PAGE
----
Don't Develop River Hill

Readers write

March 15, 1992

From: Jeffrey S. Young


Recently, the Rouse Co., a Howard County developer, has placed advertisements to promote its newest "development," River Hill.

River Hill is currently a farm located near the intersections of Routes 32 and 29. The property backs to one of Howard County's few remaining environmental areas, a fact which Rouse is using in its ads.

In these days of ecological awareness, I'm sure that the marketing department at Rouse is trying to ride the times. However, if the Rouse Co. had anything in mind besides the making of money, perhaps River Hill would become part of the small environmental area mentioned in the advertisement. I am offended that a developer would have me believe thatwildlife will abound in this new "development."

By "developing" the River Hill Farm, the Rouse Co. will destroy the habitat for thousands of animals, and to distort this reality by using such an ad campaign is scandalous.

I have no doubt that those who move to River Hill will have an opportunity to hand feed wild animals, as the ad mentions. Those animals that are not displaced by the bulldozers and backhoes, that are not displaced by the loss of grazing land and trees, will be only too happy to take a sandwich from their new neighbors.

I have wonderful memories of this part of Howard County. In the lastfew years I have become friends with the proprietor of River Hill Farm. He and his wife have lived and worked on the farm operating it asa shooting preserve until, in 1990, the Rouse Co. forced them to abandon the operation.

At present, the couple operates the farm as a boarding kennel and dog training facility. Hundreds of Howard County residents have used this farm for dog training and field trials. It is the only resource of its kind in Howard County and a resource that will be sorely missed.

Animals are no reason to delay progress? Perhaps. Then I ask: What does the Rouse Co. intend to do with the River Hill farmhouse and servants' quarters, built in the 1750s and stillwell maintained? I suppose that we can find some reason to say that these buildings are not of historic value, all in the name of "development."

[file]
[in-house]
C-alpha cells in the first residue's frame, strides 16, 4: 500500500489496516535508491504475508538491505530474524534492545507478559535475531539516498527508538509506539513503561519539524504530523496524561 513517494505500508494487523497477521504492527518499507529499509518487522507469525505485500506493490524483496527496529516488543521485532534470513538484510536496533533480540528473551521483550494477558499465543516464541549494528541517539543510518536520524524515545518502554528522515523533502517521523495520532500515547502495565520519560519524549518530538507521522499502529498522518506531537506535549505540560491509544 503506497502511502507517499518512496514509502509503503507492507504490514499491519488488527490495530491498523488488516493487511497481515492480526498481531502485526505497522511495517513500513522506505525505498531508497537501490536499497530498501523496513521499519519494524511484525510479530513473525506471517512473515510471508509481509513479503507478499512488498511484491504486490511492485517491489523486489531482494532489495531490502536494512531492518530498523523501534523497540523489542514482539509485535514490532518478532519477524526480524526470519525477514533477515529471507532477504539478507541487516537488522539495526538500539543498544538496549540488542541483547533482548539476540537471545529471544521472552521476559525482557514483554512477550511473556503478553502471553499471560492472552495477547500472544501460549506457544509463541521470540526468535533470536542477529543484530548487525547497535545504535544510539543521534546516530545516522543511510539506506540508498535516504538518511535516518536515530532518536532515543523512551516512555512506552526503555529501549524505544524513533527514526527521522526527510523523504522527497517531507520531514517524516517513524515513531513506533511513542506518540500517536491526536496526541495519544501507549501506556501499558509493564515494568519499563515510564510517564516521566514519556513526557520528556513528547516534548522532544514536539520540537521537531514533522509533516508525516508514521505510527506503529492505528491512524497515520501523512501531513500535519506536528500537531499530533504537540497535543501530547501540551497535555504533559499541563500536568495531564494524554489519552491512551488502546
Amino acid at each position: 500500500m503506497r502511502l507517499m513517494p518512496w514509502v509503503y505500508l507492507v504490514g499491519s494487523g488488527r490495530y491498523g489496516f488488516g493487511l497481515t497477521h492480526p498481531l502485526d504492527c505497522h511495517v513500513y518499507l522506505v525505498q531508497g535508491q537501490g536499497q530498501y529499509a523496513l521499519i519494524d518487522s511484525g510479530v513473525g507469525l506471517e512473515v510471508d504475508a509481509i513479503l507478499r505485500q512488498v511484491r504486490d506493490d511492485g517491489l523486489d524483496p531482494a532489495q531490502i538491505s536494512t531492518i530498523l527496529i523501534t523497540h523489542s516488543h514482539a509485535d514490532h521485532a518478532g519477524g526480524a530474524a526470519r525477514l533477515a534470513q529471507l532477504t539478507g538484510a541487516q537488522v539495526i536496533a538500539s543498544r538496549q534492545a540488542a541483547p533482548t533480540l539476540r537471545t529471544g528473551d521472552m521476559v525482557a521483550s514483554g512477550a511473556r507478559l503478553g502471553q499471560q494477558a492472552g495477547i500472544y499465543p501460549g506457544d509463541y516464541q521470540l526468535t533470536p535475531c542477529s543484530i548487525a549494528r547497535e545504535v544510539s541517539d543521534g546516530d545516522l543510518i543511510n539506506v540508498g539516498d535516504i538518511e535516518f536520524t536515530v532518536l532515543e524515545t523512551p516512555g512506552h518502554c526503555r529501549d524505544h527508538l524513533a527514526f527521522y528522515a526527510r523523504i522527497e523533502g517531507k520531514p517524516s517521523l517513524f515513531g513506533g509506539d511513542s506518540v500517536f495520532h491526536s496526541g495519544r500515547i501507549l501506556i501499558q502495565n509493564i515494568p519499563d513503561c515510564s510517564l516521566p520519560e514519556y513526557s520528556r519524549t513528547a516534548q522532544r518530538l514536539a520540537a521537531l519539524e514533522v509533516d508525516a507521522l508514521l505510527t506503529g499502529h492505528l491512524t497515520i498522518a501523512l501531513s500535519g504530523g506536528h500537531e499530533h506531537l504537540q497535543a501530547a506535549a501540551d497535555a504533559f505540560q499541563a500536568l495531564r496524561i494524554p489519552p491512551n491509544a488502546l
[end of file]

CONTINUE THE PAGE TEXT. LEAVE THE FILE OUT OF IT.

History is not important? Then I ask a question that must affect us all: How will this new "development" affect your commute? River Hill Farm borders Route 32 to the south. At this point, Route 32is a two-lane road. While the state has plans to widen Route 32, it seems that the Rouse Co. will not wait but will burden county residents with the traffic caused by another 200 single-family homes along an already overburdened road.

"Development" also destroys a limitednatural resource that becomes more limited as "development" progresses. In order for "development" to proceed, our tax dollars must be spent, and we are powerless to stop this process.

It is time to let our legislators know what is important to the people who live in the county as well as what is important to developers. Let them know withyour letters and phone calls; let them know with your votes.


From: Wanda Hurt


It is amazing that in this year when it is increasingly evident that we must raise new revenues in order to balance the budget, yet maintain basic services and offset any greater cuts in aid to our counties, that many of our Republican legislators continue to play party politics.

Heeding to their call of "no new taxes," it would seem that they would support other revenue enhancers that would not put an additional tax burden on their constituents.

Recently, several bills have been brought up in the House of Delegates that would have added significant revenues to the state.

Some examples are House Bill 254, Weights and Measures-Registration, special fund revenues that could increase by $880,000beginning in fiscal year 1992; House Bill 314, which would increase local revenues by raising the maximum fee that a county board of health could charge for any well-drilling permit from $40 to $80. All four Republican delegates voted against these bills.

Del. Virginia Thomas was the only member of the Howard County delegation who supported these pieces of legislation.

I could go on listing additional revenue bills that Dels. Kittleman, Flanagan, Morgan and Madden voted against, but the rule of the editorial page is to keep it short.


From: Buddy Roogow

Ellicott City

As we have gone through the school year and into another budget cycle, it is an appropriate time to comment on the state of the public school system in Howard County.

Never has the education system been racked with such controversy. Money is tight; the teachers have not had their contract honored. Job actions have been threatened, and, obviously, morale is low. The effects on the country, while not yet apparent, will benoticeable long into the future. What can or should be done about it?

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